• pusher-websocket-iso-externals-node
    • uses faye-websocket and xmlhttprequest npm modules
    • has no online detection
  • pusher-websocket-iso-externals-web
    • uses browser’s native WebSocket and XMLHttpRequest classes
    • uses window.navigator for online detection
  • pusher-websocket-iso-externals-react-native
    • similar to the web module, but with disabled online detection (to be implemented using React’s own API)

For example, the WebSocket module file for Node.js contains following code:

module.exports = require("faye-websocket").Client;

The library uses the Node.js module by default. This way, we don’t need a build step for Node.js application.

Building the library for the web

So far we’ve made the library compatible with Node.js, but we can’t use it in a web browser, because it requires NPM modules for WebSocket and XMLHttpRequest clients.

But because those APIs are now wrapped in modules, we can simply replace those Node.js modules with ones for the web.

For example, here’s the source of the WebSocket module for the web environment:

module.exports = window.WebSocket || window.MozWebSocket;

Now we need to bundle all that code into one JavaScript file to be distributed to web browsers. We decided to use webpack for that purpose.

Webpack is a JavaScript bundler, which supports CommonJS modules, so it can be used for Node.js code. One of its features is the ability to replace whole modules with arbitrary code or different modules, which is very handy in our case.

Let’s jump straight to the webpack configuration file for the web environment:

var path = require("path");
var NormalModuleReplacementPlugin = require('webpack').NormalModuleReplacementPlugin;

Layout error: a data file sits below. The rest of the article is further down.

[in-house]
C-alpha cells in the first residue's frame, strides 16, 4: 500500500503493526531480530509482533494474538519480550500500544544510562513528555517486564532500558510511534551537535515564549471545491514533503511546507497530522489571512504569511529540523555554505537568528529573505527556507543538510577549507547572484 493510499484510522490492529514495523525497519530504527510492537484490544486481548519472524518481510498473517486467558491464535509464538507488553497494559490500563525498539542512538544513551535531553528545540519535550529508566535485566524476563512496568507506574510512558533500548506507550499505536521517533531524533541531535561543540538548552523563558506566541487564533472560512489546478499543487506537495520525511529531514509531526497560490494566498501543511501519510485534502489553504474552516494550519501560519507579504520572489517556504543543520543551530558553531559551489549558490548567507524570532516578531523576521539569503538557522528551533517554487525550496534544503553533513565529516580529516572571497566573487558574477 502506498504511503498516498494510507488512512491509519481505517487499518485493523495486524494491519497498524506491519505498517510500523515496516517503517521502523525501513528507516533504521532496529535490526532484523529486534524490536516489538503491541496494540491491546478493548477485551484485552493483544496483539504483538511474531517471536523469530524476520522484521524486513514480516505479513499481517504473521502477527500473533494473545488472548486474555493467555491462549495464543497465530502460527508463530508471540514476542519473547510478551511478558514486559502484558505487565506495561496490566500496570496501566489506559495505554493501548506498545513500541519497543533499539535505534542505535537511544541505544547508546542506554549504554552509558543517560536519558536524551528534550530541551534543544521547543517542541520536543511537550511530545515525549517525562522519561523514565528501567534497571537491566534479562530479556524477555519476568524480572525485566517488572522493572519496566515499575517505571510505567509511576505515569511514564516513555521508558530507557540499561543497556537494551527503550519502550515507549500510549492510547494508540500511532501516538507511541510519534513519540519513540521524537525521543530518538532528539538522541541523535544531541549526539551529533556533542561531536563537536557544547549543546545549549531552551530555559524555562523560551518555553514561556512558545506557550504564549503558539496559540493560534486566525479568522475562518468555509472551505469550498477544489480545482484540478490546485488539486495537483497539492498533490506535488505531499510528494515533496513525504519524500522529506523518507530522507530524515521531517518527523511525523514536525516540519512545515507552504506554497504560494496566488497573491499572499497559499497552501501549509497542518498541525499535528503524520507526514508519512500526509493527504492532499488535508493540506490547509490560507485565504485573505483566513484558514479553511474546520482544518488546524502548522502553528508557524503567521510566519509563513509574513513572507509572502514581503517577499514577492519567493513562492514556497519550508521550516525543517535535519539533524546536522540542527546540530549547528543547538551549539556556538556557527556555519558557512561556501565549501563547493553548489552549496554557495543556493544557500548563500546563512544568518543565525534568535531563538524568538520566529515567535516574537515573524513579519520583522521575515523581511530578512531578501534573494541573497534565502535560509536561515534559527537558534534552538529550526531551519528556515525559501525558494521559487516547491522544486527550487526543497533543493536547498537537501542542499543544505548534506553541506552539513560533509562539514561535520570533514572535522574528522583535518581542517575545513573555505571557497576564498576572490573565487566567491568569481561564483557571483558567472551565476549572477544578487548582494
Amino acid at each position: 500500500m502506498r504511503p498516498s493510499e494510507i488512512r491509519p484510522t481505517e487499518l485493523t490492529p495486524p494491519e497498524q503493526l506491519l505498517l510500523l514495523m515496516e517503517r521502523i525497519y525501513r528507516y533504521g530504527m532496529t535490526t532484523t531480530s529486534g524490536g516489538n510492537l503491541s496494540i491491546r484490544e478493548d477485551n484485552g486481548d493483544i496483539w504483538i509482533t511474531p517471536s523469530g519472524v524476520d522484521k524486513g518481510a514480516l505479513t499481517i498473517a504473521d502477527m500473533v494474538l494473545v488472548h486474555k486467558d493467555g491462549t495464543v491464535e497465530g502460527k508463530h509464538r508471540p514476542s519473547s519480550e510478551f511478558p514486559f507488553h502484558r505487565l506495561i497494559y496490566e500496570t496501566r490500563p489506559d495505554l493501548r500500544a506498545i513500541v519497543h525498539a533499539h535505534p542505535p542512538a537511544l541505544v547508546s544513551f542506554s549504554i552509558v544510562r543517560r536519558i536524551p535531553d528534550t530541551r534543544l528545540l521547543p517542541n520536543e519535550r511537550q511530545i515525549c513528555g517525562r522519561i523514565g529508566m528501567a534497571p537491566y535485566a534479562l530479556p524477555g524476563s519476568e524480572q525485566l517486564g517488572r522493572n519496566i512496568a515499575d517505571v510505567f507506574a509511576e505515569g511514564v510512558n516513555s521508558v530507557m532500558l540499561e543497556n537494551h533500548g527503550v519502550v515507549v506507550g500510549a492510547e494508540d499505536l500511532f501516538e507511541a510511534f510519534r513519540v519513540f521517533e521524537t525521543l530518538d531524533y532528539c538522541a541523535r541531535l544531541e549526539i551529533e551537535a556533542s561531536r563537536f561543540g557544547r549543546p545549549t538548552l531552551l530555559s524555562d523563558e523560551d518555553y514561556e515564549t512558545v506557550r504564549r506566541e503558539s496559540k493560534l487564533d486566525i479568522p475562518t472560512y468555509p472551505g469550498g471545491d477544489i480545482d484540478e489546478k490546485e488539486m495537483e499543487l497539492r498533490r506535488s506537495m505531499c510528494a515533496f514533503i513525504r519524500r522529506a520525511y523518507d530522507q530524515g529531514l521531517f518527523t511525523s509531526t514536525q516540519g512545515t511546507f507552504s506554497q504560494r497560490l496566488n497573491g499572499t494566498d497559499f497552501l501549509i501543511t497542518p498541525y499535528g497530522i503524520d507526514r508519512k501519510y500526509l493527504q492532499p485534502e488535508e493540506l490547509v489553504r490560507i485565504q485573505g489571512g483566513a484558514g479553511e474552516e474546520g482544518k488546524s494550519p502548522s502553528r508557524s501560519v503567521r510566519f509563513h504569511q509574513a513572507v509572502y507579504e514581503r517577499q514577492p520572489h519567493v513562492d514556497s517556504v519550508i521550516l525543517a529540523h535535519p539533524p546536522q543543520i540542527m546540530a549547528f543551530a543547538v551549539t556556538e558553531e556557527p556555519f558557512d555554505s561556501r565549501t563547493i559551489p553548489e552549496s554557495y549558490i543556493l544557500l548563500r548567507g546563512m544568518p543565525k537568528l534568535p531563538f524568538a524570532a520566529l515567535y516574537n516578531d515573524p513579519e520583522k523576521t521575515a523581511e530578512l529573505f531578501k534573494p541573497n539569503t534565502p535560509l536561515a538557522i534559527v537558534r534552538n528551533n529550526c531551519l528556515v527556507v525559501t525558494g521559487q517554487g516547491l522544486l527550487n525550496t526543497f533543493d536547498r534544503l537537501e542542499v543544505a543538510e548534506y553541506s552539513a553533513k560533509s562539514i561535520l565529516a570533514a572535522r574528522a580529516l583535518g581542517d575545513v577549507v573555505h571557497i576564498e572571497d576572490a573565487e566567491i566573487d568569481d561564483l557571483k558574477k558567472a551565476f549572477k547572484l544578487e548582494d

var version = require('../package').version;

module.exports = {
  entry: "./src/pusher",
  output: {
    library: "Pusher",
    path: path.join(__dirname, "../bundle/web"),
    filename: "pusher.js"
  externals: {
    '../package': '{version: "'+ version +'"}'
  plugins: [
    new NormalModuleReplacementPlugin(
    new NormalModuleReplacementPlugin(
    new NormalModuleReplacementPlugin(

You can see that we use NormalModuleReplacementPlugin to replace Node.js modules with their web browser counterparts. Now we just need to run webpack with above configuration:

node_modules/webpack/bin/webpack.js \

and now we can use the pusher.js file from dist/web directory to connect to Pusher from web browsers.

How it works in reality

You can check out the code from GitHub.

We have also published the library to NPM, so you can simply install it using following command:

npm install pusher-js

For Node.js applications, require the module to get the Pusher constructor:

var Pusher = require('pusher-js/node');

For web browser usage, you can build the files manually, but we also bundle them in the NPM module. dist/web/pusher.js exports the Pusher constructor to the global scope.

Special thanks to one of Pusher’s developers Jamie Patel for his work on this. We’d love to hear how you’re getting on and whether anyone else has been experimenting in this way.